Tool batteries as power source


New member
Local time
1:25 PM
Jan 26, 2024
Hey all, I would like to explore the possibilities of using tool batteries to power my bike. Here's the scoop:

I have a Heybike Race with a 48V 12Ah battery. Nothing wrong with it, I get around 40mi out of it as long as I pedal a bit.
I also have some 62V (really 58-60, I think) 4Ah batteries. They came with a chainsaw I bought for very little money, and now that there are no more trees in 10mi radius the batteries are just wasting away (Just kidding about the trees, okay?).

So I am wondering if there would be ANY way to throw one of two of 'em into the backpack and plug 'em in at some point.
I see two main challenges... the voltage, and the connection.

As for voltage, they are fully charged at 62V. The Hey battery at 54V. So quite a bit of difference. On the Hey-panel, I can dial in voltage, but I am not sure that does anything as far as protecting the motor, most likely just some calibration for the screen stats itself.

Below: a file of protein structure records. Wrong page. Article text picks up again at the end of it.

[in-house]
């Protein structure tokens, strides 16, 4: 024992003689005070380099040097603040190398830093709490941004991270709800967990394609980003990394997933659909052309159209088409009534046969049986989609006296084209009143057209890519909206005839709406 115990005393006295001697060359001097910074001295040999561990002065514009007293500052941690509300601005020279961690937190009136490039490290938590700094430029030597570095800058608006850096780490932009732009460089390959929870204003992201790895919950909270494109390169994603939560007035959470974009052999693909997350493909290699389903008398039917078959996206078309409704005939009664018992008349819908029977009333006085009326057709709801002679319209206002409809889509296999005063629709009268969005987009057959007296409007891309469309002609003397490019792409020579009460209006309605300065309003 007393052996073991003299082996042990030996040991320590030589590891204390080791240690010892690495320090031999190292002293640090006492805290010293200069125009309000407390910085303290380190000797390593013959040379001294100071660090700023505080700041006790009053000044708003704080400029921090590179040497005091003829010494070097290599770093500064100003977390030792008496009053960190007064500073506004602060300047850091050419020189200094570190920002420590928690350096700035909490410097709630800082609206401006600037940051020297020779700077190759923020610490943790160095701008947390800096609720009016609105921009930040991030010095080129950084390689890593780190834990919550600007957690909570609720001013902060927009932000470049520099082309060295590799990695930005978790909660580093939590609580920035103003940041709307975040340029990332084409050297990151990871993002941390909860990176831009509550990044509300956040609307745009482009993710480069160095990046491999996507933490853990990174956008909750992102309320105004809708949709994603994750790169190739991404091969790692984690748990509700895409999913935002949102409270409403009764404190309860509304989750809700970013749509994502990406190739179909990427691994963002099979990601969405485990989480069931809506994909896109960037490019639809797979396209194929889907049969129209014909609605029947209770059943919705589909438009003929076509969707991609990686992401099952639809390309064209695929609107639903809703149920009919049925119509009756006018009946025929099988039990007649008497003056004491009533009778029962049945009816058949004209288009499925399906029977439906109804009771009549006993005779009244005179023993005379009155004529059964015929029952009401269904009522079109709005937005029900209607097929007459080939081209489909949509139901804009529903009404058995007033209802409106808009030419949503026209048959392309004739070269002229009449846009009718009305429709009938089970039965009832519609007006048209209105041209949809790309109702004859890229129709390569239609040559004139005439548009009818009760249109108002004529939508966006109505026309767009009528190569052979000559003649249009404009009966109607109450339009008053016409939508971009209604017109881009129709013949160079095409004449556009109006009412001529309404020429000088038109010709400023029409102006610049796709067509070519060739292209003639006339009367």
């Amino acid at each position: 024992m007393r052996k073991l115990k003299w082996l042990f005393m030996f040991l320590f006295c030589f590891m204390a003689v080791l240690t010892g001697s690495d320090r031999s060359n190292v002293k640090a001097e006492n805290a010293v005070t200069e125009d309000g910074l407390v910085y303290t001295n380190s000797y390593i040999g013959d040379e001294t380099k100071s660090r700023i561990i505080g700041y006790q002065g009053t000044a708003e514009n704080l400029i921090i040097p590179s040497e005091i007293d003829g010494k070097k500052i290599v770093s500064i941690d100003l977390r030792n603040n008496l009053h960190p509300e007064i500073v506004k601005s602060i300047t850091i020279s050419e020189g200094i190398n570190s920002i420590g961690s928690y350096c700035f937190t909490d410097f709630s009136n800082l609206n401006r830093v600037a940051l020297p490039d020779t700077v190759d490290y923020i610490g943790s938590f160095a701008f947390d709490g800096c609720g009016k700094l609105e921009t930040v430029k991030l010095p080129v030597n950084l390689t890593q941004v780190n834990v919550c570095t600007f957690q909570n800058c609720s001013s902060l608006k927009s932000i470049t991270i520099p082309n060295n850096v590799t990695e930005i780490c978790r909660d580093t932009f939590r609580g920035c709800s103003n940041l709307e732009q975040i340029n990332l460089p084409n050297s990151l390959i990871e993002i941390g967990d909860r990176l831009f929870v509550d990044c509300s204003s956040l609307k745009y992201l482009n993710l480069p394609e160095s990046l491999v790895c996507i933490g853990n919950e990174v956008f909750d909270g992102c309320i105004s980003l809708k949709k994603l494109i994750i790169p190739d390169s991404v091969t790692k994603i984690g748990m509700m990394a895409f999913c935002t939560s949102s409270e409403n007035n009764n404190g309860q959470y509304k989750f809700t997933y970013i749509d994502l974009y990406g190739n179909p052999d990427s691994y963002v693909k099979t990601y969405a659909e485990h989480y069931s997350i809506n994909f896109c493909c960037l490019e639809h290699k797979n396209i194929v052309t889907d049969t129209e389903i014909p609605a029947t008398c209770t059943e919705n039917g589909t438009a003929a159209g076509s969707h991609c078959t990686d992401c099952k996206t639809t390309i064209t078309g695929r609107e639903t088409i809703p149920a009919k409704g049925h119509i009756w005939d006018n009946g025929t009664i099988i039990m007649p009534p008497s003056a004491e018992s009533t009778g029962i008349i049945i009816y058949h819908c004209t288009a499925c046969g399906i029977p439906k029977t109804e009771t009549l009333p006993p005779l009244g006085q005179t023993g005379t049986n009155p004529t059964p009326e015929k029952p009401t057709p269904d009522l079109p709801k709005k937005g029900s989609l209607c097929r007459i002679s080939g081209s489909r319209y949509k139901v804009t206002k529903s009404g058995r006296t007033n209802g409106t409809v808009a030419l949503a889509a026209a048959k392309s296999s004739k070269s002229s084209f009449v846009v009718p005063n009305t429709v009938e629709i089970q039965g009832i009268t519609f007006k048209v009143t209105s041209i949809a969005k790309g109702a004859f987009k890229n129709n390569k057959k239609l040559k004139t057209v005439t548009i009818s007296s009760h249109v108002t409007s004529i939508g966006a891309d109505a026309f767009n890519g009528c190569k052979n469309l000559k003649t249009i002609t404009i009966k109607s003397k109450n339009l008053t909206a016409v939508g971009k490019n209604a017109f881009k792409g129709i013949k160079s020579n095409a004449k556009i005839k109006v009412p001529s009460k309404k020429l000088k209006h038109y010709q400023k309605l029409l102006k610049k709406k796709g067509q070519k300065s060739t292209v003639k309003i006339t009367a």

So, the question is... assuming it is NOT safe to run the Hey-motor at 62V, would it make sense to look into some sort of DC-DC converter that brings the voltage down some? I know we're dealing with quite some amps here, so losses and heat might be an issue.

Second challenge would be how to connect the two. My chainsaw batteries are somewhat off-brand, so there are no existing adapters that might adapt it from one tool to another, as you find with the big names. I guess I could rig up something, but it needs to be removable in case any of those trees pop back up. :p

Any thoughts? This isn't a life/death thing so if it is just mostly a stupid idea, not all is lost... The batteries have a USB port so I can still use them to recharge stuff when on the road.
usb port is the answer,do not know of any voltage converters that go that high,had one that would step 36-48 volts to 12 could find no use for it finally gave it away
Intrigued... can you elaborate on your "usb port is the answer" statement? I think the max a regular USB port (not USB-C PD/QC etc) can output is 5V and maybe 1.5A, so not useful for powering a bike nor charging the bike batteries.